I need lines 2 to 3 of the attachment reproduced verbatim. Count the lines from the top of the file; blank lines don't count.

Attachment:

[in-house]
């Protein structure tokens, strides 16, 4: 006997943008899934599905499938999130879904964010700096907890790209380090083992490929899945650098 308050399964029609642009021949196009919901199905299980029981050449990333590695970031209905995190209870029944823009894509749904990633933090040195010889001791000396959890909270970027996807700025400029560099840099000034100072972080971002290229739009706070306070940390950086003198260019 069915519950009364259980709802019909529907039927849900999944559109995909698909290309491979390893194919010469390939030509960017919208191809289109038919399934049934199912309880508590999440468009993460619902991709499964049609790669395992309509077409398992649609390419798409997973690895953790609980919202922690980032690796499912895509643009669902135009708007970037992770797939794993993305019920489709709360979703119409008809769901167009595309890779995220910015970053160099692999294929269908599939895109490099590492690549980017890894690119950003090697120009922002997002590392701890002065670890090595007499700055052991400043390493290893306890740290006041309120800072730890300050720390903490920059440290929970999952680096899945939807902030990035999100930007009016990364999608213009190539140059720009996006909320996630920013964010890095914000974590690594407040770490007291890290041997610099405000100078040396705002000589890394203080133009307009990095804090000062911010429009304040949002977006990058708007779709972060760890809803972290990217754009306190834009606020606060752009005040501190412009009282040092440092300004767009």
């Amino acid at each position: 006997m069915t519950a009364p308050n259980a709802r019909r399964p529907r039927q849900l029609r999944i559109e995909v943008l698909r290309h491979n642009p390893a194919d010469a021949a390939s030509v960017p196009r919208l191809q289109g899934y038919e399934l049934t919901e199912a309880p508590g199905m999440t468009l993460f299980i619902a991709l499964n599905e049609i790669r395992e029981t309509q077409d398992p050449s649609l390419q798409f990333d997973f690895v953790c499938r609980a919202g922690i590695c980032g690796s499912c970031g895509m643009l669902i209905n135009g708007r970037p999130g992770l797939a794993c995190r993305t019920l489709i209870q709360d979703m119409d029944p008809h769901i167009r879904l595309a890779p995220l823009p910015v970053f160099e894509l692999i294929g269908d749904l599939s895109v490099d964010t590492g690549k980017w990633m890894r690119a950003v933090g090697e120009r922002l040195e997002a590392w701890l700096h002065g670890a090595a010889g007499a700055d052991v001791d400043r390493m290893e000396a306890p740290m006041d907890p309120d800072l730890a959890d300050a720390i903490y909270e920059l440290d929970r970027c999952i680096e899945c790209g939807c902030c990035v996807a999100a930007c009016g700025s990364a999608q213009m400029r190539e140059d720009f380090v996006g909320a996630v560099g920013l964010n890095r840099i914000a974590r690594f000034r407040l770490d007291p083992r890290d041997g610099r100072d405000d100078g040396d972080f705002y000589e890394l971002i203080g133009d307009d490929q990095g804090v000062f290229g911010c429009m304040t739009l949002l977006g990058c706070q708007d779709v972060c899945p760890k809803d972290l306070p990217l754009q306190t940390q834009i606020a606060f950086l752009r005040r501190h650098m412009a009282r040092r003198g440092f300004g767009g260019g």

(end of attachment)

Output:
């Protein structure tokens, strides 16, 4: 006997943008899934599905499938999130879904964010700096907890790209380090083992490929899945650098 308050399964029609642009021949196009919901199905299980029981050449990333590695970031209905995190209870029944823009894509749904990633933090040195010889001791000396959890909270970027996807700025400029560099840099000034100072972080971002290229739009706070306070940390950086003198260019 069915519950009364259980709802019909529907039927849900999944559109995909698909290309491979390893194919010469390939030509960017919208191809289109038919399934049934199912309880508590999440468009993460619902991709499964049609790669395992309509077409398992649609390419798409997973690895953790609980919202922690980032690796499912895509643009669902135009708007970037992770797939794993993305019920489709709360979703119409008809769901167009595309890779995220910015970053160099692999294929269908599939895109490099590492690549980017890894690119950003090697120009922002997002590392701890002065670890090595007499700055052991400043390493290893306890740290006041309120800072730890300050720390903490920059440290929970999952680096899945939807902030990035999100930007009016990364999608213009190539140059720009996006909320996630920013964010890095914000974590690594407040770490007291890290041997610099405000100078040396705002000589890394203080133009307009990095804090000062911010429009304040949002977006990058708007779709972060760890809803972290990217754009306190834009606020606060752009005040501190412009009282040092440092300004767009």
């Amino acid at each position: 006997m069915t519950a009364p308050n259980a709802r019909r399964p529907r039927q849900l029609r999944i559109e995909v943008l698909r290309h491979n642009p390893a194919d010469a021949a390939s030509v960017p196009r919208l191809q289109g899934y038919e399934l049934t919901e199912a309880p508590g199905m999440t468009l993460f299980i619902a991709l499964n599905e049609i790669r395992e029981t309509q077409d398992p050449s649609l390419q798409f990333d997973f690895v953790c499938r609980a919202g922690i590695c980032g690796s499912c970031g895509m643009l669902i209905n135009g708007r970037p999130g992770l797939a794993c995190r993305t019920l489709i209870q709360d979703m119409d029944p008809h769901i167009r879904l595309a890779p995220l823009p910015v970053f160099e894509l692999i294929g269908d749904l599939s895109v490099d964010t590492g690549k980017w990633m890894r690119a950003v933090g090697e120009r922002l040195e997002a590392w701890l700096h002065g670890a090595a010889g007499a700055d052991v001791d400043r390493m290893e000396a306890p740290m006041d907890p309120d800072l730890a959890d300050a720390i903490y909270e920059l440290d929970r970027c999952i680096e899945c790209g939807c902030c990035v996807a999100a930007c009016g700025s990364a999608q213009m400029r190539e140059d720009f380090v996006g909320a996630v560099g920013l964010n890095r840099i914000a974590r690594f000034r407040l770490d007291p083992r890290d041997g610099r100072d405000d100078g040396d972080f705002y000589e890394l971002i203080g133009d307009d490929q990095g804090v000062f290229g911010c429009m304040t739009l949002l977006g990058c706070q708007d779709v972060c899945p760890k809803d972290l306070p990217l754009q306190t940390q834009i606020a606060f950086l752009r005040r501190h650098m412009a009282r040092r003198g440092f300004g767009g260019g």